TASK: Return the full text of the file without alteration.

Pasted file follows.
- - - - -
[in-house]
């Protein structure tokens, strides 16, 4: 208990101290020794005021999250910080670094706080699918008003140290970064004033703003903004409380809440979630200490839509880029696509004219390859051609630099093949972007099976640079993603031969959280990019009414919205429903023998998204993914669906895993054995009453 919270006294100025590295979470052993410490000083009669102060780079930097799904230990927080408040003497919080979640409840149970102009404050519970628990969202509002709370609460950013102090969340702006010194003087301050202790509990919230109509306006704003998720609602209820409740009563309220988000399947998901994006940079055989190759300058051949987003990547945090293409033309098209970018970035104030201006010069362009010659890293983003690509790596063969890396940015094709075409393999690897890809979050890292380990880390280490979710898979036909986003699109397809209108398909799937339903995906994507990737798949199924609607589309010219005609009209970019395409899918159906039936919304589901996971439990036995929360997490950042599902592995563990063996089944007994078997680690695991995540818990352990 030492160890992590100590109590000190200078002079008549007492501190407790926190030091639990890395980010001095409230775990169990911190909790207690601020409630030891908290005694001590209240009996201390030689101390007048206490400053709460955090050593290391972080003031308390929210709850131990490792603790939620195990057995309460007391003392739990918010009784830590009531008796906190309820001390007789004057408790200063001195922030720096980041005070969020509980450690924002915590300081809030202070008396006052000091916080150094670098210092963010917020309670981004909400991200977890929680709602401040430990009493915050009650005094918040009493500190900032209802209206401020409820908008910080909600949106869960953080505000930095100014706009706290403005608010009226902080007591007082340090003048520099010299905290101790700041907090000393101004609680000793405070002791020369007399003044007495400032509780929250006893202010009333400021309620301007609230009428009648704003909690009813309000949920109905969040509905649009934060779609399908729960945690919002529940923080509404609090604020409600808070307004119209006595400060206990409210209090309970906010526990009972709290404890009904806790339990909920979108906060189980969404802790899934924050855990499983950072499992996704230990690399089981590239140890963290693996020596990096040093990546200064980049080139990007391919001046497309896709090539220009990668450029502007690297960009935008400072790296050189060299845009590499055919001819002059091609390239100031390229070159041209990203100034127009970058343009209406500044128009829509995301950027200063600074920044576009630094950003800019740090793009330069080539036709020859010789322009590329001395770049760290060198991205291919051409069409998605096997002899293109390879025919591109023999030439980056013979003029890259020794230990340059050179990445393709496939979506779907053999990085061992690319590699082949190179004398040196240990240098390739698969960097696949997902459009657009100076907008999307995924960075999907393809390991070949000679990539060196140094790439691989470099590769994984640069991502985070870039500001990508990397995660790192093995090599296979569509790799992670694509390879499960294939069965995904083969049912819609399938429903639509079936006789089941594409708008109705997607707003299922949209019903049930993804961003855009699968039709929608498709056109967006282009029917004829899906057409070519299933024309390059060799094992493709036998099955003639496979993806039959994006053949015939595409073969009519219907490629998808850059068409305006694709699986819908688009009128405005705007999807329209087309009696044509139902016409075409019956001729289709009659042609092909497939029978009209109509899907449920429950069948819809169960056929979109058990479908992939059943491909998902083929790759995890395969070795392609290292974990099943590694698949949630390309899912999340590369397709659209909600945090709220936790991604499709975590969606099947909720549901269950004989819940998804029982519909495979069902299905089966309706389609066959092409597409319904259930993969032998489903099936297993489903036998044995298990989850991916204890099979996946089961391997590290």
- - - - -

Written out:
[in-house]
């Protein structure tokens, strides 16, 4: 208990101290020794005021999250910080670094706080699918008003140290970064004033703003903004409380809440979630200490839509880029696509004219390859051609630099093949972007099976640079993603031969959280990019009414919205429903023998998204993914669906895993054995009453 919270006294100025590295979470052993410490000083009669102060780079930097799904230990927080408040003497919080979640409840149970102009404050519970628990969202509002709370609460950013102090969340702006010194003087301050202790509990919230109509306006704003998720609602209820409740009563309220988000399947998901994006940079055989190759300058051949987003990547945090293409033309098209970018970035104030201006010069362009010659890293983003690509790596063969890396940015094709075409393999690897890809979050890292380990880390280490979710898979036909986003699109397809209108398909799937339903995906994507990737798949199924609607589309010219005609009209970019395409899918159906039936919304589901996971439990036995929360997490950042599902592995563990063996089944007994078997680690695991995540818990352990 030492160890992590100590109590000190200078002079008549007492501190407790926190030091639990890395980010001095409230775990169990911190909790207690601020409630030891908290005694001590209240009996201390030689101390007048206490400053709460955090050593290391972080003031308390929210709850131990490792603790939620195990057995309460007391003392739990918010009784830590009531008796906190309820001390007789004057408790200063001195922030720096980041005070969020509980450690924002915590300081809030202070008396006052000091916080150094670098210092963010917020309670981004909400991200977890929680709602401040430990009493915050009650005094918040009493500190900032209802209206401020409820908008910080909600949106869960953080505000930095100014706009706290403005608010009226902080007591007082340090003048520099010299905290101790700041907090000393101004609680000793405070002791020369007399003044007495400032509780929250006893202010009333400021309620301007609230009428009648704003909690009813309000949920109905969040509905649009934060779609399908729960945690919002529940923080509404609090604020409600808070307004119209006595400060206990409210209090309970906010526990009972709290404890009904806790339990909920979108906060189980969404802790899934924050855990499983950072499992996704230990690399089981590239140890963290693996020596990096040093990546200064980049080139990007391919001046497309896709090539220009990668450029502007690297960009935008400072790296050189060299845009590499055919001819002059091609390239100031390229070159041209990203100034127009970058343009209406500044128009829509995301950027200063600074920044576009630094950003800019740090793009330069080539036709020859010789322009590329001395770049760290060198991205291919051409069409998605096997002899293109390879025919591109023999030439980056013979003029890259020794230990340059050179990445393709496939979506779907053999990085061992690319590699082949190179004398040196240990240098390739698969960097696949997902459009657009100076907008999307995924960075999907393809390991070949000679990539060196140094790439691989470099590769994984640069991502985070870039500001990508990397995660790192093995090599296979569509790799992670694509390879499960294939069965995904083969049912819609399938429903639509079936006789089941594409708008109705997607707003299922949209019903049930993804961003855009699968039709929608498709056109967006282009029917004829899906057409070519299933024309390059060799094992493709036998099955003639496979993806039959994006053949015939595409073969009519219907490629998808850059068409305006694709699986819908688009009128405005705007999807329209087309009696044509139902016409075409019956001729289709009659042609092909497939029978009209109509899907449920429950069948819809169960056929979109058990479908992939059943491909998902083929790759995890395969070795392609290292974990099943590694698949949630390309899912999340590369397709659209909600945090709220936790991604499709975590969606099947909720549901269950004989819940998804029982519909495979069902299905089966309706389609066959092409597409319904259930993969032998489903099936297993489903036998044995298990989850991916204890099979996946089961391997590290």